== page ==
Autoimmune diseases (AID) are increasingly prevalent conditions which comprise more than 100 distinct clinical entities that are responsible for a great disease burden worldwide. The early recognition of these diseases is key for preventing their complications and for tailoring proper management. In most cases, autoantibodies, regardless of their potential pathogenetic role, can be detected in the serum of patients with AID, helping clinicians in making a definitive diagnosis and allowing screening strategies for early -and sometimes pre-clinical- diagnosis. Despite their undoubted crucial role, in a minority of cases, patients with AID may not show any autoantibody, a condition that is referred to as seronegative AID. Suboptimal accuracy of the available laboratory tests, antibody absorption, immunosuppressive therapy, immunodeficiencies, antigen exhaustion, and immunosenescence are the main possible determinants of seronegative AID. Indeed, in seronegative AID, the diagnosis is more challenging and must rely on clinical features and on other available tests, often including histopathological evaluation and radiological diagnostic tests. In this review, we critically dissect, in a narrative fashion, the possible causes of seronegativity, as well as the diagnostic and management implications, in several AID including autoimmune gastritis, celiac disease, autoimmune liver disease, rheumatoid arthritis, autoimmune encephalitis, myasthenia gravis, Sjögren's syndrome, antiphospholipid syndrome, and autoimmune thyroid diseases.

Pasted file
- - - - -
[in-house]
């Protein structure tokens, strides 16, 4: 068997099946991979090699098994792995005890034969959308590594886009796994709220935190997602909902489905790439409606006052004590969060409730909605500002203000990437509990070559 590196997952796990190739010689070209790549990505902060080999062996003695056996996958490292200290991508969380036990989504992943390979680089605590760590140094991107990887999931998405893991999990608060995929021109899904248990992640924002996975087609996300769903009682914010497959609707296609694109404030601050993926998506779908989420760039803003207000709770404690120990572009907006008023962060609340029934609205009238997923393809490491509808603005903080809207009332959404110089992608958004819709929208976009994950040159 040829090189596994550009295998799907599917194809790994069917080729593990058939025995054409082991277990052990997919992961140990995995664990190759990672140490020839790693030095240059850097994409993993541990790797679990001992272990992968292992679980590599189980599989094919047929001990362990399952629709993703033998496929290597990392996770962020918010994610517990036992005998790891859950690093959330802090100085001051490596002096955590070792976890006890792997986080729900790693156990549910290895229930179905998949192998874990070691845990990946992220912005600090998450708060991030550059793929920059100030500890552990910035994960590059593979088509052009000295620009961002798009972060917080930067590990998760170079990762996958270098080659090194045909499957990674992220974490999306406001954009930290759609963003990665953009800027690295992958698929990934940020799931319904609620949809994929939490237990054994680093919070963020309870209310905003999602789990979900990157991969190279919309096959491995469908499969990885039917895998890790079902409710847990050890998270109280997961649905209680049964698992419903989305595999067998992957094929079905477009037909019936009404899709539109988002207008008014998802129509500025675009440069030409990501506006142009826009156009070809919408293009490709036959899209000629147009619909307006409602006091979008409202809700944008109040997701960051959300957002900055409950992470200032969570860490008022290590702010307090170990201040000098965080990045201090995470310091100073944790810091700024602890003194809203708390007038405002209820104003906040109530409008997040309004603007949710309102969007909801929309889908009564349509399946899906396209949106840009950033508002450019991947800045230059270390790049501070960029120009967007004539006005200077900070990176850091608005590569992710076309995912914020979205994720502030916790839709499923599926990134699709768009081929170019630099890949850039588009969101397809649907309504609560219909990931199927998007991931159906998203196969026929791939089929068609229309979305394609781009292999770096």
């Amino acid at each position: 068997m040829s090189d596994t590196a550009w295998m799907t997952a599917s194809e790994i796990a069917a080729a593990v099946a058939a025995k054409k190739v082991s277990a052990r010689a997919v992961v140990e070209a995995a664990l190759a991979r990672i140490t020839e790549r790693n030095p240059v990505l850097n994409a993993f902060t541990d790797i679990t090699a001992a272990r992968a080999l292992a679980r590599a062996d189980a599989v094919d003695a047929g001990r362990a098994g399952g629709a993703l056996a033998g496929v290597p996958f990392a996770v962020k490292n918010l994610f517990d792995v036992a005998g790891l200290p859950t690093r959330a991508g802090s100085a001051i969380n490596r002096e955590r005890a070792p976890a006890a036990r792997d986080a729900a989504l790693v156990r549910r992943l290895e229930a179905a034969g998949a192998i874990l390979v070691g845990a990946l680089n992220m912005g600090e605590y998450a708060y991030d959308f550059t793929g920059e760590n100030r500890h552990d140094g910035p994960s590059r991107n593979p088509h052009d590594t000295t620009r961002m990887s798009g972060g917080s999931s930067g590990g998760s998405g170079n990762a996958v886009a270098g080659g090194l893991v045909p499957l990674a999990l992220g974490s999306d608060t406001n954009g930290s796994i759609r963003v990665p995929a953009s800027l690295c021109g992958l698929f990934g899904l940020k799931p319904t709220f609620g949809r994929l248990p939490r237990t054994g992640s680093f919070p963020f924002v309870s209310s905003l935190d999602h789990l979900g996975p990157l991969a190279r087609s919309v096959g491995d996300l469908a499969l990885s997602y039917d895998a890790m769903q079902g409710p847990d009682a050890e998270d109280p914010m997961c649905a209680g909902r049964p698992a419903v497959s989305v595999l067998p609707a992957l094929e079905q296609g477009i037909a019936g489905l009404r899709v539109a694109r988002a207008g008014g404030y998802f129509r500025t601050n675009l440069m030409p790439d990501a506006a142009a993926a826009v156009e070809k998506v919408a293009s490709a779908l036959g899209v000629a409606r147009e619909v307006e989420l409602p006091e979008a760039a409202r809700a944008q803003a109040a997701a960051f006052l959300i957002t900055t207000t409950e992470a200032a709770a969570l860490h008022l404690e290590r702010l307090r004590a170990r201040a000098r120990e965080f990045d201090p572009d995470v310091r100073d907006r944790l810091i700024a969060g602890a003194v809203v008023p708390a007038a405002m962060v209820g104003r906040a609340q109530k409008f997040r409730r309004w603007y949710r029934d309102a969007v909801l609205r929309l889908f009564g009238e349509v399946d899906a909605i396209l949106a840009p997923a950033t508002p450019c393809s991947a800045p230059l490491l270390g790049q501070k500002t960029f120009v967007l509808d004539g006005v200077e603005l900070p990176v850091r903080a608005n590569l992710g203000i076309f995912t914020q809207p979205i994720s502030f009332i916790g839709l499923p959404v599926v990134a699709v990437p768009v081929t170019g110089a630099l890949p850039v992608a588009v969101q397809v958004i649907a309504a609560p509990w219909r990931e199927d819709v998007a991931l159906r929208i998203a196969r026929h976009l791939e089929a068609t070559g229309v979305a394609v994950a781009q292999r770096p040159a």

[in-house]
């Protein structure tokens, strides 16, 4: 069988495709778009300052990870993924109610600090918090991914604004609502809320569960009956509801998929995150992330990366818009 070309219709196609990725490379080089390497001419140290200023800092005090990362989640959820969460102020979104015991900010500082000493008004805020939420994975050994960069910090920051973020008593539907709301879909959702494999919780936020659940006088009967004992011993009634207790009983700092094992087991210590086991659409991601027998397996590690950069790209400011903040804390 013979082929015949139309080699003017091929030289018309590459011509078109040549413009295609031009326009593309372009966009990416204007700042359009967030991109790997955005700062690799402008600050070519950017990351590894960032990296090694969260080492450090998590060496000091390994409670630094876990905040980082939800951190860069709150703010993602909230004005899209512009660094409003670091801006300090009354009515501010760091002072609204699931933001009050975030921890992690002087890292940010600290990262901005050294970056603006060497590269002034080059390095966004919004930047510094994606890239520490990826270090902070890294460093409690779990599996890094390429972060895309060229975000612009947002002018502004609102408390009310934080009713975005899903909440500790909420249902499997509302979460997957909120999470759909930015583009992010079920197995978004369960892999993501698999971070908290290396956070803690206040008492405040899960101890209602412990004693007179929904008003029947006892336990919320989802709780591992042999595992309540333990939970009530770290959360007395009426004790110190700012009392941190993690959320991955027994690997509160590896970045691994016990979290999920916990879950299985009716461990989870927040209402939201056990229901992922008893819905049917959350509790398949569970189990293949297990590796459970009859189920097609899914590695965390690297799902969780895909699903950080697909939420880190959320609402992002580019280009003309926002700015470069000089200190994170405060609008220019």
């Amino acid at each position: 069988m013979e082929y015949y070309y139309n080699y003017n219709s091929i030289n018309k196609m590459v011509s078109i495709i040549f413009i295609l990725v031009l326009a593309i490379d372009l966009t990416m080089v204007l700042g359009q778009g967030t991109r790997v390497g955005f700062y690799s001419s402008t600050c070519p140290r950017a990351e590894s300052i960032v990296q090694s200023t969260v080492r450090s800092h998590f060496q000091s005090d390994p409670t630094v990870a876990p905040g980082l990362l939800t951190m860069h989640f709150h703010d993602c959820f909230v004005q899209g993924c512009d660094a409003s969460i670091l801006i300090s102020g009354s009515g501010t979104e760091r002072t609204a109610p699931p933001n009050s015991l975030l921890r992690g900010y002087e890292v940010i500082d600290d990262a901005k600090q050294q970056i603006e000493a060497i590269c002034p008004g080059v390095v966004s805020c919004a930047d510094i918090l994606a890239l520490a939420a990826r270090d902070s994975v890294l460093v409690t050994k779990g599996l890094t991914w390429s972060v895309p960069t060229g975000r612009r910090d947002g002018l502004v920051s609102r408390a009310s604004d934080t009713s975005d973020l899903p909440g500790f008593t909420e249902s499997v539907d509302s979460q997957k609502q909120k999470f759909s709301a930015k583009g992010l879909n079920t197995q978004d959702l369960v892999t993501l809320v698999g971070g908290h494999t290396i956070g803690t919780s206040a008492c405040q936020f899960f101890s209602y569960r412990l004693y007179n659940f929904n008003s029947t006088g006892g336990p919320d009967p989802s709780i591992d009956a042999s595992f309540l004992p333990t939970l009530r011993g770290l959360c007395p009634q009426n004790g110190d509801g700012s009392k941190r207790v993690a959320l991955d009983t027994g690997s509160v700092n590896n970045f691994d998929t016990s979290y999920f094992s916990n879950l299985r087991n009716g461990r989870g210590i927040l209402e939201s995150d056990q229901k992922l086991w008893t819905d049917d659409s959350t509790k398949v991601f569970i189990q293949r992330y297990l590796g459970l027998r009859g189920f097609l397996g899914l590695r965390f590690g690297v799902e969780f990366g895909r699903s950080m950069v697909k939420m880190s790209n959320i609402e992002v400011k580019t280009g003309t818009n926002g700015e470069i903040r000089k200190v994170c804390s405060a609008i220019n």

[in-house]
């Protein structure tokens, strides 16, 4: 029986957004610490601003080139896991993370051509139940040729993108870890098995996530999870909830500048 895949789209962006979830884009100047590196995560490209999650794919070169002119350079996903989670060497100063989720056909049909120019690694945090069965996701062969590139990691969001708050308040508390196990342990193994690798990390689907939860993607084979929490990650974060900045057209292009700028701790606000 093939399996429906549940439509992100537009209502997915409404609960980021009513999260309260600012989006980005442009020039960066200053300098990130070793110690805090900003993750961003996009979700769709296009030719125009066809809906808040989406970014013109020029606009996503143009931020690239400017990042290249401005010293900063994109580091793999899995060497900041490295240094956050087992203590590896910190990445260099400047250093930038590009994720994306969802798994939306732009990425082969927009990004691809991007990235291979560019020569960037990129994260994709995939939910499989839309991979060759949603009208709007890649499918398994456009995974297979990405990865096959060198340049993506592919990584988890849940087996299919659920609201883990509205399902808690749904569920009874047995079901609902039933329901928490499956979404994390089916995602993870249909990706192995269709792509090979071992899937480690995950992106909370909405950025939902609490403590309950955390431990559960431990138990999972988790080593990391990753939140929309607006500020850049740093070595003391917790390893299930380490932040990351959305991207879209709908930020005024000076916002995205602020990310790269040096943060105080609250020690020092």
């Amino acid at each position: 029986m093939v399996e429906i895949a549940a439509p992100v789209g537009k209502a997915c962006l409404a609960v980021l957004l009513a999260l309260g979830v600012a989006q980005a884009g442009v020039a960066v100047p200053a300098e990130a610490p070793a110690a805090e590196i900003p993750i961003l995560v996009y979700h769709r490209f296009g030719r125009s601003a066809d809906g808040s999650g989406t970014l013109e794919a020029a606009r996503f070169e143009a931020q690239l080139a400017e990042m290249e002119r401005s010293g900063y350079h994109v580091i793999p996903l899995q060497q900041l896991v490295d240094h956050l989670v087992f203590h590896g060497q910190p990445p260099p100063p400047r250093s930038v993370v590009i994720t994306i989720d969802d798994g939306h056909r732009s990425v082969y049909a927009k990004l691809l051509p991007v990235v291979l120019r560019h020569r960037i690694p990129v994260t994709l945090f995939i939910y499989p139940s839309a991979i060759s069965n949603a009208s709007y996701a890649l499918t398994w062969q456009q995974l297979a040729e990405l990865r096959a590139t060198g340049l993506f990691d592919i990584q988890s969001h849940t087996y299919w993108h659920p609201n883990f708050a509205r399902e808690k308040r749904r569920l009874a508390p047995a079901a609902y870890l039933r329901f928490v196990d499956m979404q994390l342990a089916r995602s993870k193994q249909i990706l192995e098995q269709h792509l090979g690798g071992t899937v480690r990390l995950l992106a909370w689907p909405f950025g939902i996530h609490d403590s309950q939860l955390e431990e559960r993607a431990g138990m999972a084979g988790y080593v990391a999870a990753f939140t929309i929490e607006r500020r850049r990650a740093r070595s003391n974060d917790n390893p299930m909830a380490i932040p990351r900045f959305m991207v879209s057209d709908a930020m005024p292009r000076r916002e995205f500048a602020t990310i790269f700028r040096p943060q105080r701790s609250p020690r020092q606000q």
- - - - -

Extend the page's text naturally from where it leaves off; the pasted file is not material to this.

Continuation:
Keywords: Antiphospholipid syndrome; Arthritis; Celiac disease; Encephalitis; Gastritis; Hepatitis.
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